Mideast to benefit from Microsoft bust
Microsoft busts major software counterfeiting ring in China that shipped pirated products into ME.
Microsoft has busted a major software counterfeiting ring in China that was responsible for shipping huge quantities of copied software into the Middle East and other territories around the world.
The syndicate was so influential that Microsoft expects its actions to result in a "significant" decrease of counterfeit software in countries around the world. News of the bust will be warmly greeted by anti-piracy operatives in the Middle East region where piracy rates typically range between 50% and 60% a year.
Raids and arrests carried out in southern China during the last two weeks mark the culmination of a multi-year investigation into a software counterfeiting ring allegedly responsible for manufacturing and distributing a staggering US$2 billion worth of Microsoft software.
The investigation, which involved the FBI and China's Public Security Bureau, was assisted by hundreds of Microsoft customers and channel partners from around the globe. Law enforcement authorities and forensics specialists identified numerous CD replication plant lines that were the source of counterfeit Microsoft products, including Windows Vista, Windows Server and Office 2007, that had been supplied to businesses.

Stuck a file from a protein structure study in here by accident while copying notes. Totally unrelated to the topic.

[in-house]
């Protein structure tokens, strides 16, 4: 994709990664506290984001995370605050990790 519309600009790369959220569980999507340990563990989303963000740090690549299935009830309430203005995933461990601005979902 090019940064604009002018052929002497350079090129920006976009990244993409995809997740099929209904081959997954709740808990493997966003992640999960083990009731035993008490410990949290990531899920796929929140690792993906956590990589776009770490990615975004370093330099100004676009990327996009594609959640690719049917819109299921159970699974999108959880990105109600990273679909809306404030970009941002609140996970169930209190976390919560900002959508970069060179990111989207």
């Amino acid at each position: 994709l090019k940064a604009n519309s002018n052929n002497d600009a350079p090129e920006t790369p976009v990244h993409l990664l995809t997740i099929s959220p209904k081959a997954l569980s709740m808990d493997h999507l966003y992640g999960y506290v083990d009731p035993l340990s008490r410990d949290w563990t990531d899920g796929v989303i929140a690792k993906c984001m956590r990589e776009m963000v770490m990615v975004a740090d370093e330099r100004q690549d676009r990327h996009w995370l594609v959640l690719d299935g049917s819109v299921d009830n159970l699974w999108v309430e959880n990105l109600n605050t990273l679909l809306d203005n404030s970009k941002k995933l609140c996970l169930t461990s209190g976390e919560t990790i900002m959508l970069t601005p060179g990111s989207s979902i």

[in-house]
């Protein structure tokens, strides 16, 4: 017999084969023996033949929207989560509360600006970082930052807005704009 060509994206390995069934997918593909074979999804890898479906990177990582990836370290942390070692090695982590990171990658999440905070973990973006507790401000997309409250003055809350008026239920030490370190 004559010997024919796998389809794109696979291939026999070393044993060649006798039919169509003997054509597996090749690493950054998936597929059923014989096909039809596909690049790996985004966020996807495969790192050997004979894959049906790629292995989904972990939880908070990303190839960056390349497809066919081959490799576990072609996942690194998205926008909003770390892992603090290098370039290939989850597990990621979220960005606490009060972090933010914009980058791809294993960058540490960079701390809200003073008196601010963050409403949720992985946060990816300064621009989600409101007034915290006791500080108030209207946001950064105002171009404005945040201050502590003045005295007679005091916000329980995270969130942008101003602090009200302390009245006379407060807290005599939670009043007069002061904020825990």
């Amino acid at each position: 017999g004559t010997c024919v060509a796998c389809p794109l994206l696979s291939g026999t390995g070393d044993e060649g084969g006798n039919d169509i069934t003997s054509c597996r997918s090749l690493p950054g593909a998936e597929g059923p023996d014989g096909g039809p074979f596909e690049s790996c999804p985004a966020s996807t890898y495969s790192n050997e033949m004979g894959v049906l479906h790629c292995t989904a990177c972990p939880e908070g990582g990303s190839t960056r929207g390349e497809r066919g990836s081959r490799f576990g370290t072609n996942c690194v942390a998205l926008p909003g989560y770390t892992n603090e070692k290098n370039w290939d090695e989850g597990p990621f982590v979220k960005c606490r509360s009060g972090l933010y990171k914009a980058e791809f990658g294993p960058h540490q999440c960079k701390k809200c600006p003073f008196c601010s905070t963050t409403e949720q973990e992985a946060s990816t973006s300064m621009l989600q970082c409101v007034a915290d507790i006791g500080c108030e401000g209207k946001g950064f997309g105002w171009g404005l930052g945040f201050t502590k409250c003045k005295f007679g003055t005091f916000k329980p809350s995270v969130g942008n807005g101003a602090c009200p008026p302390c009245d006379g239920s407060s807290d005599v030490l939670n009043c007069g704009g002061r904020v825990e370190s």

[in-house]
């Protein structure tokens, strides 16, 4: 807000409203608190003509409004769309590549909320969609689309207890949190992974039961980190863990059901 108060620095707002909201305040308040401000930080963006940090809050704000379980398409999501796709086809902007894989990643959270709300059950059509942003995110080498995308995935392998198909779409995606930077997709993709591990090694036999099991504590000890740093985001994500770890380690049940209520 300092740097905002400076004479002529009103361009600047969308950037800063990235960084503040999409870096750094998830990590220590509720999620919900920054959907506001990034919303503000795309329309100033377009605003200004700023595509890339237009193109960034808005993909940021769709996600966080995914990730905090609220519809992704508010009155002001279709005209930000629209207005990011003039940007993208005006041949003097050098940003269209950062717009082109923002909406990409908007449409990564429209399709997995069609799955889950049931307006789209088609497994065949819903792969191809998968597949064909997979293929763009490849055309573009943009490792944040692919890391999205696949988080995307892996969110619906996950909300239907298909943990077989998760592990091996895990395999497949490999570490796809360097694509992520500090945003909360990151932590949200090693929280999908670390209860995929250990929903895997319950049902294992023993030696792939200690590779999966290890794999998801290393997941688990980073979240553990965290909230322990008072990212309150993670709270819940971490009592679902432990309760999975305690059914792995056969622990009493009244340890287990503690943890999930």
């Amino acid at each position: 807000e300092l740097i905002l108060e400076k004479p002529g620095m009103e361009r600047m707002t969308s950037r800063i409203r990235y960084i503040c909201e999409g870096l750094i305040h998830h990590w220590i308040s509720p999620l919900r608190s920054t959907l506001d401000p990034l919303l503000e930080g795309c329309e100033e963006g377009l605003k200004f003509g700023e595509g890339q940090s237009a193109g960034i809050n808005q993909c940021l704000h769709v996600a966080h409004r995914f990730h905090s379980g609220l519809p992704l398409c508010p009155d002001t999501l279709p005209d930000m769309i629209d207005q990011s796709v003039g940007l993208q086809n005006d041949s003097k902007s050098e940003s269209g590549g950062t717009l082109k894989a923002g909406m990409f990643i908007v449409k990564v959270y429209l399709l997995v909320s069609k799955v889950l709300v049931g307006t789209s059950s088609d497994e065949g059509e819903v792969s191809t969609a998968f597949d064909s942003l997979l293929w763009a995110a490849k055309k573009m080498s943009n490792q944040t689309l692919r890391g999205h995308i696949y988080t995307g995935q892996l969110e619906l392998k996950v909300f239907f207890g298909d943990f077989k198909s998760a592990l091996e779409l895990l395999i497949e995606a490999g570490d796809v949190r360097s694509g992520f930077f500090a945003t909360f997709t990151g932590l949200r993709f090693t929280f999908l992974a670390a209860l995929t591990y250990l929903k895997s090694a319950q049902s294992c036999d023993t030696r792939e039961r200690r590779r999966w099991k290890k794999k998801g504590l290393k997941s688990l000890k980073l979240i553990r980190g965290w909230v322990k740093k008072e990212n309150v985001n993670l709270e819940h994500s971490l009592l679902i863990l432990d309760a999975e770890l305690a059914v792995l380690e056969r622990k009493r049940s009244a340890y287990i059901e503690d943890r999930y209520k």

"This case represents a milestone in the fight against software piracy - governments, law enforcement agencies and private companies working together with customers and software resellers to break up a massive international counterfeiting ring," said Brad Smith, senior VP and general counsel at Microsoft (pictured). "This case should serve as a wake-up call to counterfeiters. Customers around the world are turning you in, governments and law enforcement have had enough, and private companies will act decisively to protect intellectual property."
During the course of the investigation, more than 55,000 sophisticated copies of counterfeit software were traced back to the same criminal syndicate. These counterfeit products came from seizures by law enforcement and customs authorities and through submissions made by Microsoft customers and resellers.
The 55,000 examined discs are believed to constitute less than 1% of the millions of counterfeit copies that are estimated to have been produced and shipped to distributors and countries in the Middle East, Europe, Asia and North America.